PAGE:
Jouef model railways at HO scale

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Jouef HO scale model trains - 6 volts power supply,
- 12 volts power supply,
- Jouef-Matic system,
- Jouef Radio Control System,
- electric accessories,
- SNCF light signals,

During the half-century which has been just passed, Jouef manufactured various types of power supplies according to times. We will retain three types of power supplies whose characteristics are detailed..

6 volts power supply

The first batch of electric locomotives (electric locomotive BoBo 9003/9004 SNCF and the 0-4-0 tank-locomotive) appeared in 1955 and need a maximun 6 volts power supply in order to work. Thanks to the low consuption of the electric motor, locomotives can work under 4.5 volts which is the voltage of battery. The first power supply is a battery box which has the shape of a signal-box. It hides the 4.5 Volts battery. In 1958, a transformer and a sub-station transformer completed the power supplies range. Transformer existed with two main power voltage 110 volts or 220 volts, the French main power supply network could deliver supply in one of those voltage depending on the place. On the transformer and on the sub-station transformer, the central button can tune the output voltage and the current polarity.
For more details on this range of power supplies, see also : 6 Volts power supplies.

12 volts power supply

In 1961, Jouef adopted new international standards and DC voltage current passed from 6 Volts DC to 12 Volts DC. Note the transformer "Prima-Transfo" issued in 1963 and remaining unfollowed, the transformer is set along a special rail track and the transformer weight provides electrical contacts and that we move a few centimeters to reverse the polarity on tracks. In parallel, the cell batteries boxes use three batteries flat 4.5 Volts, instead of two batteries flat 4.5 Volts, new motor engines installed in locomotives being more compact but more greedy , and front lighting engine becoming general. Transformers are fitted with a circuit breaker protecting the transformer in case of accidental short circuit or overload. On technical side, operation of these processors is very simple, adjusting the voltage output being in the same way a rheostat where one takes a more or less of turns secondary transformer. The central button is used to adjust the output voltage as a potentiometer. A 3 positions button allows the stopping, walking forward or reverse. Gradually, transformers are fitted with a 16 volts AC output to power the various electrical accessories (electric switching points, lamps ,...). The transformers will be marketed over many years, in two versions depending on the main voltage 110 volts or 220 volts until 1970, then gradually bi-voltage or 220 volts from 1971 to 1978, and finally only 220 volts in the late 1970 when the EDF network releases only the last tension. A circuit breaker protects against short-circuits or too strong calls for current. In mid-1980, electronics became cheaper and cheaper, it made its appearance in switching power supplies, allowing smooth starts and stops even in a low voltage delivered to the tracks. In mid 1990 a European directive for electrical appliances safety, has the effect of imposing a block-low voltage transformer that plugs directly on the main plugs, voltage control to track and reverse polarity are made in a second box with some electronics parts issuing a chopped voltage.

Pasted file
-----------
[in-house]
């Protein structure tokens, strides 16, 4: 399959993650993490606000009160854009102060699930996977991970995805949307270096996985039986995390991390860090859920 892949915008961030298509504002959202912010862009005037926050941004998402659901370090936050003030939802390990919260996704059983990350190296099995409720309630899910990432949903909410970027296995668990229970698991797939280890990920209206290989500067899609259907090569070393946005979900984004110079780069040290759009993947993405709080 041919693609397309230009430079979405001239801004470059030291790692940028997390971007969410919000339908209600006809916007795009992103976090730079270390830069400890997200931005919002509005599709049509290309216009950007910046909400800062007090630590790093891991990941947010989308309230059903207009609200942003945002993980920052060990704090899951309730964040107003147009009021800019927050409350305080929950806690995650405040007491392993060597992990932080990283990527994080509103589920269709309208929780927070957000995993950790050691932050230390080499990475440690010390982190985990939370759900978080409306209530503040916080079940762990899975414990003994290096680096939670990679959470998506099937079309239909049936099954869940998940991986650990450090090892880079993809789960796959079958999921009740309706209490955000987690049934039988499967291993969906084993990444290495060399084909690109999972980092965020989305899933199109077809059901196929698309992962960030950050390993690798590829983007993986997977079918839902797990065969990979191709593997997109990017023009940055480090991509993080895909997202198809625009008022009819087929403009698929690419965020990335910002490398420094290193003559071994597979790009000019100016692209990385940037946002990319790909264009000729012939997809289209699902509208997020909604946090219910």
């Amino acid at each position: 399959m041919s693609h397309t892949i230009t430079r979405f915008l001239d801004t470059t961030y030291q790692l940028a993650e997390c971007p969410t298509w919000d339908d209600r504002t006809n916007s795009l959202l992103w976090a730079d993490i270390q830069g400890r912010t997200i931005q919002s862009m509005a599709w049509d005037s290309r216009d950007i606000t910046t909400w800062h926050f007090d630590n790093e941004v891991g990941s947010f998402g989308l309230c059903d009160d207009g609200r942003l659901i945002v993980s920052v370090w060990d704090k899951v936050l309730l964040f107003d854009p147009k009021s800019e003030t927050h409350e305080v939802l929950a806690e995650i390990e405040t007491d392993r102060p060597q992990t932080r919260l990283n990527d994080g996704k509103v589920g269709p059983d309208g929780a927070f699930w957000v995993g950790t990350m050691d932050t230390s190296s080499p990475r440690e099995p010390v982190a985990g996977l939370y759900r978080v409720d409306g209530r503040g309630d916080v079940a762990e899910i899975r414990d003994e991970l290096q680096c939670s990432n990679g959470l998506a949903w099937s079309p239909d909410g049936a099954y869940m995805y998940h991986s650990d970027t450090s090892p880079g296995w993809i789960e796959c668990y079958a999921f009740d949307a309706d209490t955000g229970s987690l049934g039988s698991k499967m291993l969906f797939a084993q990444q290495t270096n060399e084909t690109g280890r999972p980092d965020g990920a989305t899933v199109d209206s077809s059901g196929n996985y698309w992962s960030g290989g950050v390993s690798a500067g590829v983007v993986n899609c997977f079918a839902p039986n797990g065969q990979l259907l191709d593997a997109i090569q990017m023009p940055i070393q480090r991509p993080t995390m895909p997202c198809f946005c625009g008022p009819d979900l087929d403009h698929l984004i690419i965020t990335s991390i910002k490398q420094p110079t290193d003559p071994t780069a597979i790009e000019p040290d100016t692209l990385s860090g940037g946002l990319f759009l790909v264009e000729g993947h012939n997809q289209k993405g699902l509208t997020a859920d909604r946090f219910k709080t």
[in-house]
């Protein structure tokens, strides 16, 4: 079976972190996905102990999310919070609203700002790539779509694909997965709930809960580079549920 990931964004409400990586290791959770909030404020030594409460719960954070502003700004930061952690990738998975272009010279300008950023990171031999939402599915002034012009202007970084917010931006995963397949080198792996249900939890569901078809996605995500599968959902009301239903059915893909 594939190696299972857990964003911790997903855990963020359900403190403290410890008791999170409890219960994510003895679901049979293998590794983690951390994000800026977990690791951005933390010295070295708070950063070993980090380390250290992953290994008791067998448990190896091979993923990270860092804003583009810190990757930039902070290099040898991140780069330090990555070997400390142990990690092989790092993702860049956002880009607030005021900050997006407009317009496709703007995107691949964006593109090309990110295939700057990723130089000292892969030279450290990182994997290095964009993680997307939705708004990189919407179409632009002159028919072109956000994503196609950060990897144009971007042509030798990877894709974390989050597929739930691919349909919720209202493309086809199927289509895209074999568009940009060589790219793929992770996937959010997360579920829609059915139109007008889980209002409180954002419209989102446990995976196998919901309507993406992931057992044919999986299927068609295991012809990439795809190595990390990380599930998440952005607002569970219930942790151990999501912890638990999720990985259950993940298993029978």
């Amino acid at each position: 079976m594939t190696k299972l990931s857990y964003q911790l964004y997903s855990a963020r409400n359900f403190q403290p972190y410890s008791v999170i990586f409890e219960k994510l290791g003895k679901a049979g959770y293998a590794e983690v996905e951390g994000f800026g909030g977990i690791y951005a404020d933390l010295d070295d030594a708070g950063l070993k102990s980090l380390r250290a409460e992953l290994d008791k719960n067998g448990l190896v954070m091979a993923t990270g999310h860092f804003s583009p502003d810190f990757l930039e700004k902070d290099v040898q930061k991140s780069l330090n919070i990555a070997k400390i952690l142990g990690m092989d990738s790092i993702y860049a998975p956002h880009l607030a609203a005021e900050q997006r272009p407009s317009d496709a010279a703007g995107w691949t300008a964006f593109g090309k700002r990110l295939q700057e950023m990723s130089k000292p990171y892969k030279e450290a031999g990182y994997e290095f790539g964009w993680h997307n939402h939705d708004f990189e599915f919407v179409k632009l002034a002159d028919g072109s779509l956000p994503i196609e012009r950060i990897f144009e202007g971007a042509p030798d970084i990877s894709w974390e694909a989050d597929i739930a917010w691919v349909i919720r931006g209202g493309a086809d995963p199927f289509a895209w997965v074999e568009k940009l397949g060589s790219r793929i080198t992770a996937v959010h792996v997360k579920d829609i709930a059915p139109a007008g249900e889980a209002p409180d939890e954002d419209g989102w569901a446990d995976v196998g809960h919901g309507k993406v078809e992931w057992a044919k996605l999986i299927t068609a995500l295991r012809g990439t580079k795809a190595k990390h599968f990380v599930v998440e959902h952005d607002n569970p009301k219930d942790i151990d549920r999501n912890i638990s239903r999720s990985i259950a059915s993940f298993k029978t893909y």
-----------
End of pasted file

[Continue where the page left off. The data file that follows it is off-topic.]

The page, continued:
For more details on this range of power supplies, see also : 12 Volts power supplies.

Jouef-Matic system


In late 1960, Jouef issued a remote control system, far ahead of its time in the world of model trains. It is a set of transmitters and receivers. To each tramsitter channel, there is a receiver that is fitted in each corresponding locomotive. This allows an independent control on the same track of several machines at different speeds and directions, and allow constant lighting even when stopped. If in the first generation system, there are only eight receivers and two transmitters, each transmitter may alternatively order that four receivers, and it will take time until 1976/1977 for the eight channels truly independent. Until the beginning of the third millennium with the new digital power supply systems promises to be widely disseminated, which will overpass limitation on the number of machines that can be ordered simultaneously.
For more details on this range of power supplies, see also dedicated page to Jouef-Matic system.

Radio Control System

Radio Control System

In 1989, Jouef issued a remote control system, which looked like television remote controls. This system is compatible with any network running with 12 Volts DC, and it can order a machine and up to four electrical accessories. It will be marketed until 1995/1996 under reference 9080.
For more details on this range of power supplies, see also dedicated page to Radio Control system.

electric accessories

In addition to the power supplies, Jouef has introduced a range of pulse and switch keyboards, and an electromagnetic relay allows some automatic working.
For more details on this range of electric accessories, see also dedicated page to electric accessories,

SNCF light signals

To decorate networks, Jouef issued in 1967 a 3 light signals conformm to the SNCF signalling, followed shortly afterwards by a portal signal with operating light signals. A complementary electronic block system provides more realism with trains stopping at the red signal lights.
For more details on this range of SNCF light signals, see also dedicated page to light signals,

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